Comment author: frankfredericks 03 April 2018 08:36:45PM 0 points [-]

While I think that could be a fair metacritique, the science of social change nearly always requires thought leaders/leadership as a method of normalization. It's likely a sociological hangover of our tribal evolved psychology, but every tribe looks for a tribal leader. I'd say the EA movement is doing a decent job of put forward thoughtful voices without building a messianic culture. What do you think?

Comment author: frankfredericks 03 April 2018 08:29:42PM 0 points [-]

An interesting discussion, although one I doubt will have to be reasonably considered for some time. Two things that come to mind for me though:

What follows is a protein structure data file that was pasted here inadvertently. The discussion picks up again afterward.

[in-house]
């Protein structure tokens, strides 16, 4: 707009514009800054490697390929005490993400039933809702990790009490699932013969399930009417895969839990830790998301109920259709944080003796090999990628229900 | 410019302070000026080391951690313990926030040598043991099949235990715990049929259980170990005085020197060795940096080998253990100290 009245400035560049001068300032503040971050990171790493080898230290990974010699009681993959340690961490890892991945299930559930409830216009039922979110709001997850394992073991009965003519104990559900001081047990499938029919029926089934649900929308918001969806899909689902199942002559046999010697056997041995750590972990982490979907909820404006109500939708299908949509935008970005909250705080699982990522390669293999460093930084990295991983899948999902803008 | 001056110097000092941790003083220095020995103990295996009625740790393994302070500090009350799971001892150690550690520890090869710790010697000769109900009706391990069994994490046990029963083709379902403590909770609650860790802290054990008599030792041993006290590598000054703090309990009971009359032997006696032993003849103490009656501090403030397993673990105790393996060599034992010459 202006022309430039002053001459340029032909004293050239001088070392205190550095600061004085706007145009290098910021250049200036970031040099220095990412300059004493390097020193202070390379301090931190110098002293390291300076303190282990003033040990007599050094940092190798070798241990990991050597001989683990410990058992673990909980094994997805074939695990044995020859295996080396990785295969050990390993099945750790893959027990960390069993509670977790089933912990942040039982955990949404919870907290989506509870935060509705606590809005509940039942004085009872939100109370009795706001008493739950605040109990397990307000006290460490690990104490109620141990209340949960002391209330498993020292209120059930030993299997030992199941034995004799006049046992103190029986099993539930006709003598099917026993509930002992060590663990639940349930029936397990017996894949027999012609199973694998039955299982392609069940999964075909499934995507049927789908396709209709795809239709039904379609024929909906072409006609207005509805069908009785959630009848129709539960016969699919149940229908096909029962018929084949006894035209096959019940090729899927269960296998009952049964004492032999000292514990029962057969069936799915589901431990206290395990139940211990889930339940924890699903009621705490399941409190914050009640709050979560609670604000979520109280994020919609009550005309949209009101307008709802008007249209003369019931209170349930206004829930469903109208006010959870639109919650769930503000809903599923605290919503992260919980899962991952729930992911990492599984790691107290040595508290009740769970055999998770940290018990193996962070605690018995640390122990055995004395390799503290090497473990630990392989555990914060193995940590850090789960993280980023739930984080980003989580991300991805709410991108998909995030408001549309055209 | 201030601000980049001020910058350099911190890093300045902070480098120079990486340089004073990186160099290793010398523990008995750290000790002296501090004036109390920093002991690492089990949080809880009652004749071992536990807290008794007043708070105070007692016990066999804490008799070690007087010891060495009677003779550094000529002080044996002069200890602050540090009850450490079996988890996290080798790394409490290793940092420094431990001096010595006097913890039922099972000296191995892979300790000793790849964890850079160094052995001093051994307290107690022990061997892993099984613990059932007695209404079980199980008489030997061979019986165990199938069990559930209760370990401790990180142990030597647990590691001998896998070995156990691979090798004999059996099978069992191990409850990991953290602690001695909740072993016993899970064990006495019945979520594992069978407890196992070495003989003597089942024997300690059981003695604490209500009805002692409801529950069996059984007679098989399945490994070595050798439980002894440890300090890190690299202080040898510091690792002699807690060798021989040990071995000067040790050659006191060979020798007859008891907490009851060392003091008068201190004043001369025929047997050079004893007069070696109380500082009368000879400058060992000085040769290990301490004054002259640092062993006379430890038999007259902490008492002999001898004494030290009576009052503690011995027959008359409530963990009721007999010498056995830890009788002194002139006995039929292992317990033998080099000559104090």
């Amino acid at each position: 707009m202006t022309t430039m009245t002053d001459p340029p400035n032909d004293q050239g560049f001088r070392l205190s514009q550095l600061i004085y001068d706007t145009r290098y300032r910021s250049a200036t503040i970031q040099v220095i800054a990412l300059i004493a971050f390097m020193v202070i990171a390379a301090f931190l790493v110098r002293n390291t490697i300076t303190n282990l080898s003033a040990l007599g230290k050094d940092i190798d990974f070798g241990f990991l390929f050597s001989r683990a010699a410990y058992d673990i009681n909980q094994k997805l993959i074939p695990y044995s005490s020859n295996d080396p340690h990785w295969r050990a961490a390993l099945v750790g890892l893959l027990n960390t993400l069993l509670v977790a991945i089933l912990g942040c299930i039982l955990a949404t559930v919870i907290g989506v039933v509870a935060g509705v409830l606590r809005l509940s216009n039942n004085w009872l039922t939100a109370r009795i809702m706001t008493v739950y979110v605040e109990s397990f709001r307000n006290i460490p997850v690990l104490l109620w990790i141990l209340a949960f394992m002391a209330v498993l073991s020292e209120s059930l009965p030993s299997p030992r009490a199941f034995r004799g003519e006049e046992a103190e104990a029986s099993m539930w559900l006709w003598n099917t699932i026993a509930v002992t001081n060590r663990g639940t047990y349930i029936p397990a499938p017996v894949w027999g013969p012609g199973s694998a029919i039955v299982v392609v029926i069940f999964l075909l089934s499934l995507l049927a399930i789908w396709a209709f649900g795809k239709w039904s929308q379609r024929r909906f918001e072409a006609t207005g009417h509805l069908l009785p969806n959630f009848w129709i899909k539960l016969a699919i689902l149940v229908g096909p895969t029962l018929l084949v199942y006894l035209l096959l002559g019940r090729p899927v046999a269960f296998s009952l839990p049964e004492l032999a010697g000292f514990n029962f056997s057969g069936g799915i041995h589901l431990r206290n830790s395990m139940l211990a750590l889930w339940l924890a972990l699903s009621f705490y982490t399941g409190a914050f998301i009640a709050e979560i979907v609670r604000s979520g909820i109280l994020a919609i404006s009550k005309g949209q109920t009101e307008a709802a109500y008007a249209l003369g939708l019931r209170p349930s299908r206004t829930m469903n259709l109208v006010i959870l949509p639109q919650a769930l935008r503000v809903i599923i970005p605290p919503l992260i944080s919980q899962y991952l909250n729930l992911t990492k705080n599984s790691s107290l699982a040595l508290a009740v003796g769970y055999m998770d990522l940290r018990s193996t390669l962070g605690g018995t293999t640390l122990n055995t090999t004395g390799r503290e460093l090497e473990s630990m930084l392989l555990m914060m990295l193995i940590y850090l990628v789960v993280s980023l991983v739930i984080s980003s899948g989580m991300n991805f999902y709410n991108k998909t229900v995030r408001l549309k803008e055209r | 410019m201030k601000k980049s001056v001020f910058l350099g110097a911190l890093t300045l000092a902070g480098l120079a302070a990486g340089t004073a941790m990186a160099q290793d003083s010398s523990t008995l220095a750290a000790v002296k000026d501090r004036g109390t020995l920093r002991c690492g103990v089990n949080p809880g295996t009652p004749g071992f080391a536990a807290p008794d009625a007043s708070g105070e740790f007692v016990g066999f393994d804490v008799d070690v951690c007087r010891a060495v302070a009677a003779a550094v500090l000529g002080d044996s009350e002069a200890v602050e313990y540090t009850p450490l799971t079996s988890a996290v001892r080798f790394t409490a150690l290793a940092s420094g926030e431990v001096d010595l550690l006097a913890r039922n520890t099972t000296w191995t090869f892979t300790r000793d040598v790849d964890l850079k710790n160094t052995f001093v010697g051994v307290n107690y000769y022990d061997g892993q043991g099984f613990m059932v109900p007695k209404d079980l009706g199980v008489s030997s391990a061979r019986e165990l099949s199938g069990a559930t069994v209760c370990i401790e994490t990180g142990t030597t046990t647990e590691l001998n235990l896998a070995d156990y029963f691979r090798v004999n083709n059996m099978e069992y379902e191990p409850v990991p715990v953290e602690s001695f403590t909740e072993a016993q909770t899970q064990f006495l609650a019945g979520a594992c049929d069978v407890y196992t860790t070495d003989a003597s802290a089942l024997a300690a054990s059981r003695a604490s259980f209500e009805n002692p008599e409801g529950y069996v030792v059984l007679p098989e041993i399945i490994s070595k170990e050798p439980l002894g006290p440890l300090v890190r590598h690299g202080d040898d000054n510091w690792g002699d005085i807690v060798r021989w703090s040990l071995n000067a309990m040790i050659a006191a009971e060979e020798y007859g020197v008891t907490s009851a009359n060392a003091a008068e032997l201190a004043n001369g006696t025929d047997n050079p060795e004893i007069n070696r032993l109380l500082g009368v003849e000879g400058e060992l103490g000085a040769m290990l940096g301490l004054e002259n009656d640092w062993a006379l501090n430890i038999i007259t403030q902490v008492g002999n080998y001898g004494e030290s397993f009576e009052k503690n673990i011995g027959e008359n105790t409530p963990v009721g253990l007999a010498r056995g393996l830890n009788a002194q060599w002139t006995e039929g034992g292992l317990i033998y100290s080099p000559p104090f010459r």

1. There's an underlying assumption that the cost/life won't chance either through economies of scale, nor improved research causing to price reduction. If research on disease B could cut the cost of the invention per person, that changes the calculation. While you may assume all things equal in the exercise, in real life there's always the possibility of innovation, economies of scale, and working against both of those, the law of diminishing returns.

  2. There's an underlying assumption that people experience hope in rational quantities based on an accurate understanding of their probabilities of treatment. Behavioral psychologists and economists have demonstrated that that's certainly not the case. If it were true, no one would buy lottery tickets (see prospect theory with low probabilities of high pay offs). So you'd require a nonlinear hope/probability curve.